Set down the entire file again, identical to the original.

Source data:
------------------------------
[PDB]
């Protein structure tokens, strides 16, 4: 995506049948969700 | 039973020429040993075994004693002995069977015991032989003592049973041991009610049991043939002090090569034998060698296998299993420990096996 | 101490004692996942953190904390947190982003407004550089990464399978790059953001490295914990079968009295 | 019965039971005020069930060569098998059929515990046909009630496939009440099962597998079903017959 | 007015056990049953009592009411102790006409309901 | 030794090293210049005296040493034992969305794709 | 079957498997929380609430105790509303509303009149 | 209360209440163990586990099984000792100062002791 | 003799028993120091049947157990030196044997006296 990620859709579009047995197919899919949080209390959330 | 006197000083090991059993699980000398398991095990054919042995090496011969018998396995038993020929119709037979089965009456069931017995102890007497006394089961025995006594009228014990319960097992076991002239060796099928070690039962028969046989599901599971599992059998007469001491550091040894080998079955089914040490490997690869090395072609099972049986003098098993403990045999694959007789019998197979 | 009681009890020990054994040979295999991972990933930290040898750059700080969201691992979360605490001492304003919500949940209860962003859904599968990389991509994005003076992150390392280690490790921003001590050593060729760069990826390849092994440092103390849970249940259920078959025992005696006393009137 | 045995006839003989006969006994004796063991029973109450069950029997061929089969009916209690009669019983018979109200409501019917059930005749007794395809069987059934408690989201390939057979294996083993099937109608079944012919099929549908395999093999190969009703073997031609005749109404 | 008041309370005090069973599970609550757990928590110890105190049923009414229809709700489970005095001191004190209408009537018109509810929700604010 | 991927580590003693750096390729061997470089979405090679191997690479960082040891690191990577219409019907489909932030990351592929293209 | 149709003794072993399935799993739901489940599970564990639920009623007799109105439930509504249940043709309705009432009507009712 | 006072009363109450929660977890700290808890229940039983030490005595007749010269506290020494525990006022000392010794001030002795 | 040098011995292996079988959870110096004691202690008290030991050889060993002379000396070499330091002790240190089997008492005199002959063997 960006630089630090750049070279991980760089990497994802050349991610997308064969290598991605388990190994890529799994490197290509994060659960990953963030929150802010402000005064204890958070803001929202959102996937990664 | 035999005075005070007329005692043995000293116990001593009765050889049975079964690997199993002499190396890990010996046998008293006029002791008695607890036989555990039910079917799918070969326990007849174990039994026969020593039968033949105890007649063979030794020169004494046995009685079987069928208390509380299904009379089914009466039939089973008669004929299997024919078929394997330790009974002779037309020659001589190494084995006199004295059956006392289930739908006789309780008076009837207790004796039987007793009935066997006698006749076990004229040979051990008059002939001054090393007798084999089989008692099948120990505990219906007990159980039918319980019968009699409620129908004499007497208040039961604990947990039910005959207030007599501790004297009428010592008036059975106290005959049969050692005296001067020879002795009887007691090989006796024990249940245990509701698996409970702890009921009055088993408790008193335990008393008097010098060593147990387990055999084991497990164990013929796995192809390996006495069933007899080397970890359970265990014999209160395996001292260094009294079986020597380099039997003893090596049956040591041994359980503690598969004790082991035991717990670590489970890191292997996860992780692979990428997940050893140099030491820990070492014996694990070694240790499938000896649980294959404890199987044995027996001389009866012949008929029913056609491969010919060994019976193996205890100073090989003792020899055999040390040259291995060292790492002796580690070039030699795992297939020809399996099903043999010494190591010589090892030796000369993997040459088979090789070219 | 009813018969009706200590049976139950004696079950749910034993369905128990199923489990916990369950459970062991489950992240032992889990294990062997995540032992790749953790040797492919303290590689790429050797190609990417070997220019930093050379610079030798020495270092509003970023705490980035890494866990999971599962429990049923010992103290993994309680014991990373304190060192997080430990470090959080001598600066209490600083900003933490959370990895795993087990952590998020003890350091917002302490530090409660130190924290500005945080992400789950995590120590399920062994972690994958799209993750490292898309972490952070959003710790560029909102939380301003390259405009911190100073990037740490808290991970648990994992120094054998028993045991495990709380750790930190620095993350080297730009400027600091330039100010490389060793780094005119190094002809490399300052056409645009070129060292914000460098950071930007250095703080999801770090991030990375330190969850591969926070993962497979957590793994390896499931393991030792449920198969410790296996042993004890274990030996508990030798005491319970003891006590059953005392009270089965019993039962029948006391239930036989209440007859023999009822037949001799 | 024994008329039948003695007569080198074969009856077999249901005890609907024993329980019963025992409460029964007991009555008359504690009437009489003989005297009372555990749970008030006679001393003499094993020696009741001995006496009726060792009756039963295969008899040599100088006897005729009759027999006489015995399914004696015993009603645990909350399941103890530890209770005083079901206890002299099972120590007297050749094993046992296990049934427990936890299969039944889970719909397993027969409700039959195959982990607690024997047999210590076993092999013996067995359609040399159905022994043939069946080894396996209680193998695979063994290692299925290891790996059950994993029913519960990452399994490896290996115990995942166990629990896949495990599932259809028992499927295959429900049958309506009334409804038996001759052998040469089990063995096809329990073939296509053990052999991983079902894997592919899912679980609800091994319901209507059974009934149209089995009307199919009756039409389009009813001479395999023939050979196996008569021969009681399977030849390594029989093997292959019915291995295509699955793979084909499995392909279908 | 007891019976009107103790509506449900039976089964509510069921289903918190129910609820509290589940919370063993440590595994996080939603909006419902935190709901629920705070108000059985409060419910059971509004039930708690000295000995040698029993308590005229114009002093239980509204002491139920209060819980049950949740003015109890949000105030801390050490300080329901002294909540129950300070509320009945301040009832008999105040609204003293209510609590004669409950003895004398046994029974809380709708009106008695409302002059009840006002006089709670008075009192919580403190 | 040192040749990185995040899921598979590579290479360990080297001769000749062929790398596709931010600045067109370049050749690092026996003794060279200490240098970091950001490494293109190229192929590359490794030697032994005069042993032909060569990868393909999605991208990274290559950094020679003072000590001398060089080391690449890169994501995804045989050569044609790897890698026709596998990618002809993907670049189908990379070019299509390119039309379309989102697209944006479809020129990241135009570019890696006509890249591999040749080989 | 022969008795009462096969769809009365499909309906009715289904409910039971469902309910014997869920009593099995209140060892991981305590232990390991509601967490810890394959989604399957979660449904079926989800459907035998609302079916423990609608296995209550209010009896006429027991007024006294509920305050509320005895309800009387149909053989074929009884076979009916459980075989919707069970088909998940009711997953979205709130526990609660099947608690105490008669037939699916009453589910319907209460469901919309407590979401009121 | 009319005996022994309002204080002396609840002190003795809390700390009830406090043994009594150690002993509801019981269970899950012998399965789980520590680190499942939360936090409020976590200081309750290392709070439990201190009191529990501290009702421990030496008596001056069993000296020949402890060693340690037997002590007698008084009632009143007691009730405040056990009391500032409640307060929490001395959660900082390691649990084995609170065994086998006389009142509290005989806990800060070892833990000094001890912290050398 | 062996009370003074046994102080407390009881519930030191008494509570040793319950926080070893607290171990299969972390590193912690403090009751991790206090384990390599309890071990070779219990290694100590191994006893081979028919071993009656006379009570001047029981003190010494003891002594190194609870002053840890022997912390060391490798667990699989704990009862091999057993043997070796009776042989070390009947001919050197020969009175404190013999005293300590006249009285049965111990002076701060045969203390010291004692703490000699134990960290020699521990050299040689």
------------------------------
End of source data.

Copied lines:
[PDB]
């Protein structure tokens, strides 16, 4: 995506049948969700 | 039973020429040993075994004693002995069977015991032989003592049973041991009610049991043939002090090569034998060698296998299993420990096996 | 101490004692996942953190904390947190982003407004550089990464399978790059953001490295914990079968009295 | 019965039971005020069930060569098998059929515990046909009630496939009440099962597998079903017959 | 007015056990049953009592009411102790006409309901 | 030794090293210049005296040493034992969305794709 | 079957498997929380609430105790509303509303009149 | 209360209440163990586990099984000792100062002791 | 003799028993120091049947157990030196044997006296 990620859709579009047995197919899919949080209390959330 | 006197000083090991059993699980000398398991095990054919042995090496011969018998396995038993020929119709037979089965009456069931017995102890007497006394089961025995006594009228014990319960097992076991002239060796099928070690039962028969046989599901599971599992059998007469001491550091040894080998079955089914040490490997690869090395072609099972049986003098098993403990045999694959007789019998197979 | 009681009890020990054994040979295999991972990933930290040898750059700080969201691992979360605490001492304003919500949940209860962003859904599968990389991509994005003076992150390392280690490790921003001590050593060729760069990826390849092994440092103390849970249940259920078959025992005696006393009137 | 045995006839003989006969006994004796063991029973109450069950029997061929089969009916209690009669019983018979109200409501019917059930005749007794395809069987059934408690989201390939057979294996083993099937109608079944012919099929549908395999093999190969009703073997031609005749109404 | 008041309370005090069973599970609550757990928590110890105190049923009414229809709700489970005095001191004190209408009537018109509810929700604010 | 991927580590003693750096390729061997470089979405090679191997690479960082040891690191990577219409019907489909932030990351592929293209 | 149709003794072993399935799993739901489940599970564990639920009623007799109105439930509504249940043709309705009432009507009712 | 006072009363109450929660977890700290808890229940039983030490005595007749010269506290020494525990006022000392010794001030002795 | 040098011995292996079988959870110096004691202690008290030991050889060993002379000396070499330091002790240190089997008492005199002959063997 960006630089630090750049070279991980760089990497994802050349991610997308064969290598991605388990190994890529799994490197290509994060659960990953963030929150802010402000005064204890958070803001929202959102996937990664 | 035999005075005070007329005692043995000293116990001593009765050889049975079964690997199993002499190396890990010996046998008293006029002791008695607890036989555990039910079917799918070969326990007849174990039994026969020593039968033949105890007649063979030794020169004494046995009685079987069928208390509380299904009379089914009466039939089973008669004929299997024919078929394997330790009974002779037309020659001589190494084995006199004295059956006392289930739908006789309780008076009837207790004796039987007793009935066997006698006749076990004229040979051990008059002939001054090393007798084999089989008692099948120990505990219906007990159980039918319980019968009699409620129908004499007497208040039961604990947990039910005959207030007599501790004297009428010592008036059975106290005959049969050692005296001067020879002795009887007691090989006796024990249940245990509701698996409970702890009921009055088993408790008193335990008393008097010098060593147990387990055999084991497990164990013929796995192809390996006495069933007899080397970890359970265990014999209160395996001292260094009294079986020597380099039997003893090596049956040591041994359980503690598969004790082991035991717990670590489970890191292997996860992780692979990428997940050893140099030491820990070492014996694990070694240790499938000896649980294959404890199987044995027996001389009866012949008929029913056609491969010919060994019976193996205890100073090989003792020899055999040390040259291995060292790492002796580690070039030699795992297939020809399996099903043999010494190591010589090892030796000369993997040459088979090789070219 | 009813018969009706200590049976139950004696079950749910034993369905128990199923489990916990369950459970062991489950992240032992889990294990062997995540032992790749953790040797492919303290590689790429050797190609990417070997220019930093050379610079030798020495270092509003970023705490980035890494866990999971599962429990049923010992103290993994309680014991990373304190060192997080430990470090959080001598600066209490600083900003933490959370990895795993087990952590998020003890350091917002302490530090409660130190924290500005945080992400789950995590120590399920062994972690994958799209993750490292898309972490952070959003710790560029909102939380301003390259405009911190100073990037740490808290991970648990994992120094054998028993045991495990709380750790930190620095993350080297730009400027600091330039100010490389060793780094005119190094002809490399300052056409645009070129060292914000460098950071930007250095703080999801770090991030990375330190969850591969926070993962497979957590793994390896499931393991030792449920198969410790296996042993004890274990030996508990030798005491319970003891006590059953005392009270089965019993039962029948006391239930036989209440007859023999009822037949001799 | 024994008329039948003695007569080198074969009856077999249901005890609907024993329980019963025992409460029964007991009555008359504690009437009489003989005297009372555990749970008030006679001393003499094993020696009741001995006496009726060792009756039963295969008899040599100088006897005729009759027999006489015995399914004696015993009603645990909350399941103890530890209770005083079901206890002299099972120590007297050749094993046992296990049934427990936890299969039944889970719909397993027969409700039959195959982990607690024997047999210590076993092999013996067995359609040399159905022994043939069946080894396996209680193998695979063994290692299925290891790996059950994993029913519960990452399994490896290996115990995942166990629990896949495990599932259809028992499927295959429900049958309506009334409804038996001759052998040469089990063995096809329990073939296509053990052999991983079902894997592919899912679980609800091994319901209507059974009934149209089995009307199919009756039409389009009813001479395999023939050979196996008569021969009681399977030849390594029989093997292959019915291995295509699955793979084909499995392909279908 | 007891019976009107103790509506449900039976089964509510069921289903918190129910609820509290589940919370063993440590595994996080939603909006419902935190709901629920705070108000059985409060419910059971509004039930708690000295000995040698029993308590005229114009002093239980509204002491139920209060819980049950949740003015109890949000105030801390050490300080329901002294909540129950300070509320009945301040009832008999105040609204003293209510609590004669409950003895004398046994029974809380709708009106008695409302002059009840006002006089709670008075009192919580403190 | 040192040749990185995040899921598979590579290479360990080297001769000749062929790398596709931010600045067109370049050749690092026996003794060279200490240098970091950001490494293109190229192929590359490794030697032994005069042993032909060569990868393909999605991208990274290559950094020679003072000590001398060089080391690449890169994501995804045989050569044609790897890698026709596998990618002809993907670049189908990379070019299509390119039309379309989102697209944006479809020129990241135009570019890696006509890249591999040749080989 | 022969008795009462096969769809009365499909309906009715289904409910039971469902309910014997869920009593099995209140060892991981305590232990390991509601967490810890394959989604399957979660449904079926989800459907035998609302079916423990609608296995209550209010009896006429027991007024006294509920305050509320005895309800009387149909053989074929009884076979009916459980075989919707069970088909998940009711997953979205709130526990609660099947608690105490008669037939699916009453589910319907209460469901919309407590979401009121 | 009319005996022994309002204080002396609840002190003795809390700390009830406090043994009594150690002993509801019981269970899950012998399965789980520590680190499942939360936090409020976590200081309750290392709070439990201190009191529990501290009702421990030496008596001056069993000296020949402890060693340690037997002590007698008084009632009143007691009730405040056990009391500032409640307060929490001395959660900082390691649990084995609170065994086998006389009142509290005989806990800060070892833990000094001890912290050398 | 062996009370003074046994102080407390009881519930030191008494509570040793319950926080070893607290171990299969972390590193912690403090009751991790206090384990390599309890071990070779219990290694100590191994006893081979028919071993009656006379009570001047029981003190010494003891002594190194609870002053840890022997912390060391490798667990699989704990009862091999057993043997070796009776042989070390009947001919050197020969009175404190013999005293300590006249009285049965111990002076701060045969203390010291004692703490000699134990960290020699521990050299040689």